370 • 358 • 345 • 299 // Par 4
The fourth at Spyglass has one of the most photographed greens anywhere but, as is so often the case, pictures don’t fully do it justice and they certainly don’t tell the story of how the green affects the hole.
The drive is slightly downhill to a fairway that is very wide at first but that narrows consistently the farther you play. But for most hole locations you would like to get your drive as far down the fairway as possible to set up a view down the length of the green for your second shot.
The green is no more than 12 paces deep and set between dunes. If you lay back to the wide part of the fairway (it’s as wide as 50 yards at one point!), you’ll have no view of the green surface and be aiming at an incredibly shallow target. But if you take on more risk with the tee shot and hit it into the narrower fairway (it shrinks down to about 19 yards wide), you open up the angle to where you can play down the length of the green and use the dunes on either side as sideboards. Of course, you have to find the fairway, rather than the thick Spyglass rough or the trees to the right or the dunes to the left.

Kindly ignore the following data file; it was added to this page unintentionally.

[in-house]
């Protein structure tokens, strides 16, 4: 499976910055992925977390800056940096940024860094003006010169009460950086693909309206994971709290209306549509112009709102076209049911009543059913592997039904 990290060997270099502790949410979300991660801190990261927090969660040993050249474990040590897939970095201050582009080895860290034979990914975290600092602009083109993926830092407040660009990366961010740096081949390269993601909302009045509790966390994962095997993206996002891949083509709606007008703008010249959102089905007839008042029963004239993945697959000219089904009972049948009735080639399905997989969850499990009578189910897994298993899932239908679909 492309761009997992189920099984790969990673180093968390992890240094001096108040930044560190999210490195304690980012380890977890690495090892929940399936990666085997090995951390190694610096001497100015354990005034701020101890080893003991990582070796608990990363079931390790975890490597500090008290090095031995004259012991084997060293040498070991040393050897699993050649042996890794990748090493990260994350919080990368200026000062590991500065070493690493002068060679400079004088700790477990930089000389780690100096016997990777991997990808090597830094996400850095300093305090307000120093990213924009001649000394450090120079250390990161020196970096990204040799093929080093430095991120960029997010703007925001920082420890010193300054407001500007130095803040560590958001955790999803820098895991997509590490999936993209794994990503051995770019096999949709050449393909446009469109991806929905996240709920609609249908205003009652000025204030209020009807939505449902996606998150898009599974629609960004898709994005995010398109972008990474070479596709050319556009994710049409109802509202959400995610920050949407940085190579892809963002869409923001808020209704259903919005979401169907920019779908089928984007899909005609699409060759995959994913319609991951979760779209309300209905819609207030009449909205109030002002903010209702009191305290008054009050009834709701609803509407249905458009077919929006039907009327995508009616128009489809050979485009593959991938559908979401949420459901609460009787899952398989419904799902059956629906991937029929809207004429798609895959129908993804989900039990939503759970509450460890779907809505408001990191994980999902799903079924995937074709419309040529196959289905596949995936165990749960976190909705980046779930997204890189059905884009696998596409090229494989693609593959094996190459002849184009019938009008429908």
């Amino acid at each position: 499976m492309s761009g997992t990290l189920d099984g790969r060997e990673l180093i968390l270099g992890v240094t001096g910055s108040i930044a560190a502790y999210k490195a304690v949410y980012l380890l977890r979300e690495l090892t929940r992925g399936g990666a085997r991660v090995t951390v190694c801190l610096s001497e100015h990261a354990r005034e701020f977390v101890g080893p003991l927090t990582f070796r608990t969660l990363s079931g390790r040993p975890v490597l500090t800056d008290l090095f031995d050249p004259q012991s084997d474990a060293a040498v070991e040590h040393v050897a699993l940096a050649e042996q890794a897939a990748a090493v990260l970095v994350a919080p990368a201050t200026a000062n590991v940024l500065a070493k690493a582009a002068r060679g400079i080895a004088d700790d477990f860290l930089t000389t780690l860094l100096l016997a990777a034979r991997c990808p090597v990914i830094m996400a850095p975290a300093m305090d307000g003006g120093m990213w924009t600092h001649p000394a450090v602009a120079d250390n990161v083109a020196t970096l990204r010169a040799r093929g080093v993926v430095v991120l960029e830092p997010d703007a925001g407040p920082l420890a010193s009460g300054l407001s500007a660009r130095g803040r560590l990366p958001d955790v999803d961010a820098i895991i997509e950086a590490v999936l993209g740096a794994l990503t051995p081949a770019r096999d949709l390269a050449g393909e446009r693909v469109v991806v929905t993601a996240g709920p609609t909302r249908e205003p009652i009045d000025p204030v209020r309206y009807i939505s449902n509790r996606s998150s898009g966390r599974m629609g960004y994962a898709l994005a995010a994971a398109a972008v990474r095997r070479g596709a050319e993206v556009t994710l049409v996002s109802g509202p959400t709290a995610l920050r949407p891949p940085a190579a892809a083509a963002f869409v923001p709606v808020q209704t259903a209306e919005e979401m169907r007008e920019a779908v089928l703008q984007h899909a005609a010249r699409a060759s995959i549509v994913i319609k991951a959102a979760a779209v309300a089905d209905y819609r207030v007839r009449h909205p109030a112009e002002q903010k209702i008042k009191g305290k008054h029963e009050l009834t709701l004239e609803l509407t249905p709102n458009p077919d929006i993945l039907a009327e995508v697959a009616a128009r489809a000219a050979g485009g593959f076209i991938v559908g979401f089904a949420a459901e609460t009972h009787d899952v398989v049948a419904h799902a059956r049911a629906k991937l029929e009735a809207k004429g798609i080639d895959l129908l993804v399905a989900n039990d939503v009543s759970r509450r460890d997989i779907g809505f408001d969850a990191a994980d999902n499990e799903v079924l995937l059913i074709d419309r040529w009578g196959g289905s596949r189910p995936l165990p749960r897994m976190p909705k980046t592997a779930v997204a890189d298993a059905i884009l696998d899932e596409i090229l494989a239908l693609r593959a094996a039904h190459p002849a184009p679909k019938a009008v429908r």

There’s a tongue of green short that’s just as narrow but is set on a different angle and doesn’t require quite such a long tee shot. It’s easy enough to check the hole location from the second tee to see where the hole is the day you play. If the hole is in front you can get a good angle without playing as far down the fairway. However, the whole green runs away from the player and it’s very hard to stop even a wedge or short iron on the front part of the green. As it tuns out, the best way to get a ball to stop near a front hole location is to get your tee shot well down the fairway so you can play a short shot into the side slope of the green and let it feed back.